Think about the trust. They don’t care how many mistakes you’ve made. They don’t know how many times you’ve failed over the years. They know, without a doubt, that you will do the right thing. They believe, to their core, that you will take care of them.

Wow… How do you live up to that? How do you even come close to being the person that they think you are? How do you become infallible? How do you pick that child up, look him or her in the eye, and say, “Yes, I am your daddy.” How…

If you’ve read this far thinking that I have the answer, I’m sorry to disappoint you. I’m just like everybody else. I’ve failed many times. I have made plenty of mistakes. I haven’t always been a good person. I’m as lost as you are. I can only tell you what I do.

I try

I try to be the person that they think I am. I try to be a good enough father to deserve that love that they show. I try to earn that trust that they give me. What else can I do? There’s no magical elixer that will make me a good father. It’s hard work, and it’s often painful.

I still make mistakes all the time. There’s no way that I am the person that they think I am, but I’m trying. I doubt that I will ever become that great, but hopefully, I’m a little bit closer today than I was yesterday. Maybe, I’ll be even closer tomorrow, or maybe there will be a set back. Either way, I have to keep trying.

After all, what else can a guy do….

Love Thy Neighbor

I want my children to grow with love. To grow with kindness. To be genuine. To be full of heart. I see it in their eyes. It glows through their skin and radiates through their smiles. It shines in their laughter, and their shenanigans and goings on.

I had an experience tonight that quite frankly scared the shit out of me. I’m not going to go into detail on it, but it was all too similar to a year I had in high school. That year, through loss, I learned how to truly value your friends. Tonight, through grace, there was no loss. But the memory of the fall of 1999 is still too close to the front of my mind. It still hurts. But tonight, I cry mixed tears. Tears of joy and relief. And tears of sorrow and regret. And I thank God that I am able to sit here and write this through blurry eyes.

And I do some serious thinking.

What are we doing to teach our children about the value of another person? What are we doing ourselves to seek out the value in other people?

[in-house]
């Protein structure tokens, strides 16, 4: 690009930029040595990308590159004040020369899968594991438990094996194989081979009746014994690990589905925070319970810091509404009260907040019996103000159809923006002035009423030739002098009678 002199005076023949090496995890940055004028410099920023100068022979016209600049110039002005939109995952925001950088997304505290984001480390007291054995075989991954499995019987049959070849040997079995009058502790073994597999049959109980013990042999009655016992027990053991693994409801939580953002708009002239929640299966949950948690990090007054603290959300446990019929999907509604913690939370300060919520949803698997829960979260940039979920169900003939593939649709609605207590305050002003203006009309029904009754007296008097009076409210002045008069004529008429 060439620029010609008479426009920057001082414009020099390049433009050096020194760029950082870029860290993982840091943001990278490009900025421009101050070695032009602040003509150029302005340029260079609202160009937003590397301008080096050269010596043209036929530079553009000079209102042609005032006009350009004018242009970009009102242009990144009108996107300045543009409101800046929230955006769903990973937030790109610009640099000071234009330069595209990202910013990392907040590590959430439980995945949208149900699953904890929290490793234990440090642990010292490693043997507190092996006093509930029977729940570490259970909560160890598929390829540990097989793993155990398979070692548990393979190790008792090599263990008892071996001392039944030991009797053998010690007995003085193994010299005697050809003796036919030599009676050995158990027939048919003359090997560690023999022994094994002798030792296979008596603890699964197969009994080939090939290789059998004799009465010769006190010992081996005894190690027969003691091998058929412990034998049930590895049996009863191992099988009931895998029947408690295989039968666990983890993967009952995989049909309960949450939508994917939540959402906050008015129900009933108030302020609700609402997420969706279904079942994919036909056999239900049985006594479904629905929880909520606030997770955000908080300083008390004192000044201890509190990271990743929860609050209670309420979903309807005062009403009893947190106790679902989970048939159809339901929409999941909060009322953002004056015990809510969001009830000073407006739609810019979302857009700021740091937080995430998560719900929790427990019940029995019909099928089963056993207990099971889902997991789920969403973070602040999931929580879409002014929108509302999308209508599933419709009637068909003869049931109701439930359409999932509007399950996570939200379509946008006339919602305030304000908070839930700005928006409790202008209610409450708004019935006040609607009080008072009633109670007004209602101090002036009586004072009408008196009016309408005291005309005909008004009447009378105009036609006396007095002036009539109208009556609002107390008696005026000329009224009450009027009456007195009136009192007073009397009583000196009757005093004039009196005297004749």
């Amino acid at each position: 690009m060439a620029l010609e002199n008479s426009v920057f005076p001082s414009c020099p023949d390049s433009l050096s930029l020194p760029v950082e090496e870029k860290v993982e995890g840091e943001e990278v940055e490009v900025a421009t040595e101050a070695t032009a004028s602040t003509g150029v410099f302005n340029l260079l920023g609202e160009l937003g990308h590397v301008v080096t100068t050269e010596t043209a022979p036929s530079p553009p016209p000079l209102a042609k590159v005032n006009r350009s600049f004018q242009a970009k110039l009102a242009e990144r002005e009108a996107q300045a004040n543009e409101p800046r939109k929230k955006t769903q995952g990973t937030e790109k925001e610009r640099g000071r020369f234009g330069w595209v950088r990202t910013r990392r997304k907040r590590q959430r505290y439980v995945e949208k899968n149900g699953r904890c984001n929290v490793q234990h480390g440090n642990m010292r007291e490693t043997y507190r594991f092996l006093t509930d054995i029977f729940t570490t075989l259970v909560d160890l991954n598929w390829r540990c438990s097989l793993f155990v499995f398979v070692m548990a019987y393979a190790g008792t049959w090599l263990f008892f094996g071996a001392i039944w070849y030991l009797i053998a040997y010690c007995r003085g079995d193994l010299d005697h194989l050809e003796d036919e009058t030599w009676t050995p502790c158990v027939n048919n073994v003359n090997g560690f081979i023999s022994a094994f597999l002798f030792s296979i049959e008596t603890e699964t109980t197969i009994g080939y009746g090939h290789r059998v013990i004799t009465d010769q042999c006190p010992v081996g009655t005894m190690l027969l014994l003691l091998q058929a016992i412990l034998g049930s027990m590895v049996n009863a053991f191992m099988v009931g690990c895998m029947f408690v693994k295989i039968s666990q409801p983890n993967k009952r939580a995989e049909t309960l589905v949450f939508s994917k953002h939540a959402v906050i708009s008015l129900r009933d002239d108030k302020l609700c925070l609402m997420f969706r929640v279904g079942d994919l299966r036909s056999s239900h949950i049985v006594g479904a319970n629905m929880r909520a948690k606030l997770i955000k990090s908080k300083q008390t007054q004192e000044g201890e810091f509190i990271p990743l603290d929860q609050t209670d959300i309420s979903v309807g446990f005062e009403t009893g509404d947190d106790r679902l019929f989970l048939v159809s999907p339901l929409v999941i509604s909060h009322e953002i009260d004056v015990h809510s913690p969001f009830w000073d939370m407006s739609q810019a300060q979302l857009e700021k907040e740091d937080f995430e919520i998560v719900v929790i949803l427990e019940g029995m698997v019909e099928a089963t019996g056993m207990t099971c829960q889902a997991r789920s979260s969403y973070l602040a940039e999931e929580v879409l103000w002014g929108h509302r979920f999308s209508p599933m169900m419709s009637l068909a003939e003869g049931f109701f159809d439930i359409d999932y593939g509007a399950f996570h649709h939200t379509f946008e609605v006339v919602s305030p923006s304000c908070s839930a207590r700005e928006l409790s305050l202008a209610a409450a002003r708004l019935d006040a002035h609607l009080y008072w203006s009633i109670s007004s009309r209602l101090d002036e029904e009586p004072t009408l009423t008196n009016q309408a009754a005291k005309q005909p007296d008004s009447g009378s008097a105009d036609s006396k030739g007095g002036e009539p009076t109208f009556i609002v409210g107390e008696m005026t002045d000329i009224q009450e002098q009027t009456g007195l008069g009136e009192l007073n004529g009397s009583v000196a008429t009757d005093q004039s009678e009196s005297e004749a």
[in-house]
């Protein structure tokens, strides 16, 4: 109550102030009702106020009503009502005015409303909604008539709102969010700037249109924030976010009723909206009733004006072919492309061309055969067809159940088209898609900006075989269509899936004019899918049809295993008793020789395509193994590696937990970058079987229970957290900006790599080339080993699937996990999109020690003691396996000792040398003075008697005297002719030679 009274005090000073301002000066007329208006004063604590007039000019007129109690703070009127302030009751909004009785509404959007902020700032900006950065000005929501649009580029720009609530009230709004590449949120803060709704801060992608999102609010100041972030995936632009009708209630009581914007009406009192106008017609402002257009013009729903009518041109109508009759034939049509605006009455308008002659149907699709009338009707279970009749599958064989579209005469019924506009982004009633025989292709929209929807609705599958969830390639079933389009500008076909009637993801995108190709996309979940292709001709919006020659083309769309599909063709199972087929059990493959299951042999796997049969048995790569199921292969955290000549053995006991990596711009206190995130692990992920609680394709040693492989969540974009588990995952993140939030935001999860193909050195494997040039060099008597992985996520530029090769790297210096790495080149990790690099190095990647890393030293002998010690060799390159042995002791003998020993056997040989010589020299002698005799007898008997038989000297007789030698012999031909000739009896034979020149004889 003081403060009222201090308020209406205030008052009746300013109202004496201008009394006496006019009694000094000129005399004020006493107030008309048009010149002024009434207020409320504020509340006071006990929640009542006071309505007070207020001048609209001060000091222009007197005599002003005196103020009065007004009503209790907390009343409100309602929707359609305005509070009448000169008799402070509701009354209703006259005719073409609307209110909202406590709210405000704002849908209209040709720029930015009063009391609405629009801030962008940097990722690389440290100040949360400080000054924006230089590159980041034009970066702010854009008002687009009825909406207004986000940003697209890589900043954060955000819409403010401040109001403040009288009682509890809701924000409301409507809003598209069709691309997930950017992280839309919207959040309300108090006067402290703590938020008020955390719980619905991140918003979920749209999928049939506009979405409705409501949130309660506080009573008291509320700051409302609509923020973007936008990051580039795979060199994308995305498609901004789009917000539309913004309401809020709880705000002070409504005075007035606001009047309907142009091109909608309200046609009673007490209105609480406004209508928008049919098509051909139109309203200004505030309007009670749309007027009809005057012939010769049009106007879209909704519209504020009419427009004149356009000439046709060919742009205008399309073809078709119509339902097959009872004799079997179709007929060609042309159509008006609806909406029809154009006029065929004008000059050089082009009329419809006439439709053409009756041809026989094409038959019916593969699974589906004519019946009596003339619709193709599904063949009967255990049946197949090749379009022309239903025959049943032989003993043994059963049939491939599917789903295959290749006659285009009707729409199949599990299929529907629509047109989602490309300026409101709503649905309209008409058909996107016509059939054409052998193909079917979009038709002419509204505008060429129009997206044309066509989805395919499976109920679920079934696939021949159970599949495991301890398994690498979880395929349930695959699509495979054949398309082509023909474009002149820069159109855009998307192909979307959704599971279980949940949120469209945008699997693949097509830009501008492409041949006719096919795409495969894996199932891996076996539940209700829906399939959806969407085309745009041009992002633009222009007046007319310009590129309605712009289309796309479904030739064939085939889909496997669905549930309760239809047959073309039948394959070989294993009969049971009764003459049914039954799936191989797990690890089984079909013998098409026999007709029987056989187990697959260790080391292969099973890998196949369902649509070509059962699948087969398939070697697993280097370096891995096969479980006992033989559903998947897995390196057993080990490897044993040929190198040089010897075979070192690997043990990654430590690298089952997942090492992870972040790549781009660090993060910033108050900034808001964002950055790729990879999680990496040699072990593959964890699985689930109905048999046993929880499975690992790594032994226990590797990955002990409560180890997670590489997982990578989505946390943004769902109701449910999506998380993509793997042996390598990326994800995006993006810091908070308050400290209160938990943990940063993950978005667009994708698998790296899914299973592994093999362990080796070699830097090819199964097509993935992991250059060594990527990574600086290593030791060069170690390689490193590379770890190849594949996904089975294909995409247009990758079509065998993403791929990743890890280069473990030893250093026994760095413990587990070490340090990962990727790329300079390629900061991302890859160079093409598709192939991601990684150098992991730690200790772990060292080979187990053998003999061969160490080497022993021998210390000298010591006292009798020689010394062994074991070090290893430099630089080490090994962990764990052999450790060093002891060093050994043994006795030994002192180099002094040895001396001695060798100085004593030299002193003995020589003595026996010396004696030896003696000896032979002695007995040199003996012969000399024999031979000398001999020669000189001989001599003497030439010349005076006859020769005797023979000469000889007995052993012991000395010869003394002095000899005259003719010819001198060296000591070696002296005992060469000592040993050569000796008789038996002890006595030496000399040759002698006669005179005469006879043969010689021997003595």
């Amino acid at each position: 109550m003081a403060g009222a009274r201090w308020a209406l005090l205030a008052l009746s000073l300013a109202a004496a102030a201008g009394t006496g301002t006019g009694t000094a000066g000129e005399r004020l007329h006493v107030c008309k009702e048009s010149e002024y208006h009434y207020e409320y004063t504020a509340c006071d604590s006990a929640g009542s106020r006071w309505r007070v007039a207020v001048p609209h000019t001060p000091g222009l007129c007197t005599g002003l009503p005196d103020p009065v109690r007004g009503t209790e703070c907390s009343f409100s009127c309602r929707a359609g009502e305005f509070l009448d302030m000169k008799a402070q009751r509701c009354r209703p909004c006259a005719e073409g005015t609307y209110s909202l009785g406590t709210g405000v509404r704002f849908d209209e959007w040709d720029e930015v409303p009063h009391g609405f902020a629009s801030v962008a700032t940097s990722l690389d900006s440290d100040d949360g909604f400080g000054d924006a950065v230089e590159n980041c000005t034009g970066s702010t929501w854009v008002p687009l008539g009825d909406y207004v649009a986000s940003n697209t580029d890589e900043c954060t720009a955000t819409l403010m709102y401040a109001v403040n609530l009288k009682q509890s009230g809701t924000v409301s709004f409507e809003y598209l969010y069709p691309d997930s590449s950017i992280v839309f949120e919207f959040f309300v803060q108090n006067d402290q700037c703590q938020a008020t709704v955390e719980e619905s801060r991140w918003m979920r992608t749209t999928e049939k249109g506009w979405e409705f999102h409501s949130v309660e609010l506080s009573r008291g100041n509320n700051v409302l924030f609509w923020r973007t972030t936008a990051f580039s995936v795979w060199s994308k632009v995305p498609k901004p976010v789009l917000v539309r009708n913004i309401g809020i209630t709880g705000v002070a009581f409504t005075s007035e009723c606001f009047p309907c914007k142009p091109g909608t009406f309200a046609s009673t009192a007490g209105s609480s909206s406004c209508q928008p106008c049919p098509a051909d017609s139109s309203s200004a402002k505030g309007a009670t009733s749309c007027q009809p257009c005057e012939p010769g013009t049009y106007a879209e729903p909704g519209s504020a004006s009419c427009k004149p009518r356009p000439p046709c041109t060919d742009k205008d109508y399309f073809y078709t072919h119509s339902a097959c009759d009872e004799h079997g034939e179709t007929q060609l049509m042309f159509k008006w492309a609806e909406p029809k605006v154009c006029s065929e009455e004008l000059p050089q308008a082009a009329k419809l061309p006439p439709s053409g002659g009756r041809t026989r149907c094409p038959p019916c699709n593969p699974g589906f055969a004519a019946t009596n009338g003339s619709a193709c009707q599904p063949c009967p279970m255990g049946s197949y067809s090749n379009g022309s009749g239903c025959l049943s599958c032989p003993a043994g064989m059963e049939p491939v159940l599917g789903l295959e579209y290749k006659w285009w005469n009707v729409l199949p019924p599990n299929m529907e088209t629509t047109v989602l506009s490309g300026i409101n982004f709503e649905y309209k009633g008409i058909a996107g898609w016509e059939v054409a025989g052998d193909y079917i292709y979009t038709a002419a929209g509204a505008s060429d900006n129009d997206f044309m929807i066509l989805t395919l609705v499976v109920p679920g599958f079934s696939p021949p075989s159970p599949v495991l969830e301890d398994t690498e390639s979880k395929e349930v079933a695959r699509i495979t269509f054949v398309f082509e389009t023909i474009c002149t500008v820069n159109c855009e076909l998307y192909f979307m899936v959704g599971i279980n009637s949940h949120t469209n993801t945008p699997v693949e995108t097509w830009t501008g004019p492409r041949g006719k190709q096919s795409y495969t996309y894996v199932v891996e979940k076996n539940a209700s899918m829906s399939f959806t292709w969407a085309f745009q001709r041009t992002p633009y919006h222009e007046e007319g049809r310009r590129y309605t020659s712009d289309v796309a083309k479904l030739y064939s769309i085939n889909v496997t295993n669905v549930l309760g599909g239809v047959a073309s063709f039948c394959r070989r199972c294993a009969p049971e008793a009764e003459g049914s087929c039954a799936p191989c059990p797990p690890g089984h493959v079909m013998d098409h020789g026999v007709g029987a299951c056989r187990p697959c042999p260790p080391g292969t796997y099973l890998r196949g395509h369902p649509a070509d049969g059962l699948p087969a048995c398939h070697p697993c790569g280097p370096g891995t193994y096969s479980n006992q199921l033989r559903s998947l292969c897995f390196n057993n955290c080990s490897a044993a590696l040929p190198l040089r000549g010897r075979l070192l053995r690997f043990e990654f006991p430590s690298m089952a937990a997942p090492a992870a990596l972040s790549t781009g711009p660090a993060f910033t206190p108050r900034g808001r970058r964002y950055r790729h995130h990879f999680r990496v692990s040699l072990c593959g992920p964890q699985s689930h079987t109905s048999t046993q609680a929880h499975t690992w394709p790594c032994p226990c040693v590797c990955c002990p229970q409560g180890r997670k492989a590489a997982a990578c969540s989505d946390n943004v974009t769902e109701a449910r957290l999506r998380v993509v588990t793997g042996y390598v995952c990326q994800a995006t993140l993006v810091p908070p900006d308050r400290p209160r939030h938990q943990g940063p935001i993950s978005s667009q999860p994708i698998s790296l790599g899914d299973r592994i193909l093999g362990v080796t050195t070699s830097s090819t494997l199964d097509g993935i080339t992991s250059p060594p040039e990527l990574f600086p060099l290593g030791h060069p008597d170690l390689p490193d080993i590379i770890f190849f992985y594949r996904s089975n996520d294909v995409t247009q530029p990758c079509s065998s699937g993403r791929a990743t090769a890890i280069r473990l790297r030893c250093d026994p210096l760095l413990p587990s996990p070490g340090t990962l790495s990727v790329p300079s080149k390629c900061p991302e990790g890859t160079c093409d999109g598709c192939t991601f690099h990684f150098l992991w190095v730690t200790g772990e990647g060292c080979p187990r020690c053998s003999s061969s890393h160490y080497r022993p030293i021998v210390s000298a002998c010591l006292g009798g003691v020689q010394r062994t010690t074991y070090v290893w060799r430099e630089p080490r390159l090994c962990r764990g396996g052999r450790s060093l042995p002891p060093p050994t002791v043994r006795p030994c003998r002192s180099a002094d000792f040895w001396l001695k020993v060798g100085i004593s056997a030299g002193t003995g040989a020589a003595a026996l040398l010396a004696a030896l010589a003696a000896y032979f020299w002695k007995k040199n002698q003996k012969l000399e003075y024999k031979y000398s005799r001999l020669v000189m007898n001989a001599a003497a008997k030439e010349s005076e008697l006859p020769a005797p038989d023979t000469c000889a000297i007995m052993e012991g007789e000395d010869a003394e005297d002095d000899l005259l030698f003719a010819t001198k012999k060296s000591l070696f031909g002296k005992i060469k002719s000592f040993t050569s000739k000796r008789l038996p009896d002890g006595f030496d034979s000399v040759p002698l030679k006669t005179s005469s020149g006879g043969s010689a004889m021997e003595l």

What am I doing not being the example of one who does these things?

I want my children to grow with love. To grow with kindness. To be genuine. To be full of heart. I see it in their eyes. It glows through their skin and radiates through their smiles. It shines in their laughter, and their shenanigans and goings on. That is what I want them to live in. I don’t ever want to see that light and that love fade.  Yet, I know where life can bring us to at times, and how that light can burn too strong, for too long, and eventual begin to fade.

The power in life is knowing how to truly cherish that kindness, heart, that laughter, and those shenanigans. How to carry that light to the darkest of places, knowing it will always light the way. I really don’t think it can be that simple. It’s not just a capability we develop as we grow older It is a test of our strength and our weakness. Of our souls, our hearts, and our minds. It is an epic battle of sorts that we must fight from time to time. It’s a battle we fight for our fellow man, woman, child.

I think I lost the last skirmish.

But tonight is that turning point. Tonight is when I sharpen the swords, rally the troops, and prepare for the surprise attack at dawn. How far will I let the darkness blind me in my walk? Or, will I choose to kindle the flame that burns so brightly in my children’s faces? I can see it in them. I know it’s there. And I know that it is my duty to protect it at all costs, and to no end. That duty calls for me to show that same light in myself.  A journey I think I am ready to take on once again. I am willing to fight for my fellow man, woman, and child.

The world is in pain. The world is in vain. The world is losing that light from the inside out. As we grow older, it is a fight that our children will inherit from us. An environment that we will create. The question now remains: How are we prepping them for battle? Are we just playing defense? Or are we going to start the revolution?

WWF in Fatherhood? Differences in Raising Boys and Girls.

As a father of two girls there is a perceived notion that you must raise your daughters in a certain way (or at least I sometimes get this impression form the people that I interact with). At the same time, when I talk to fathers of boys, I hear differing things about their impressions and the ways in which they feel that they can and should raise their boys as well.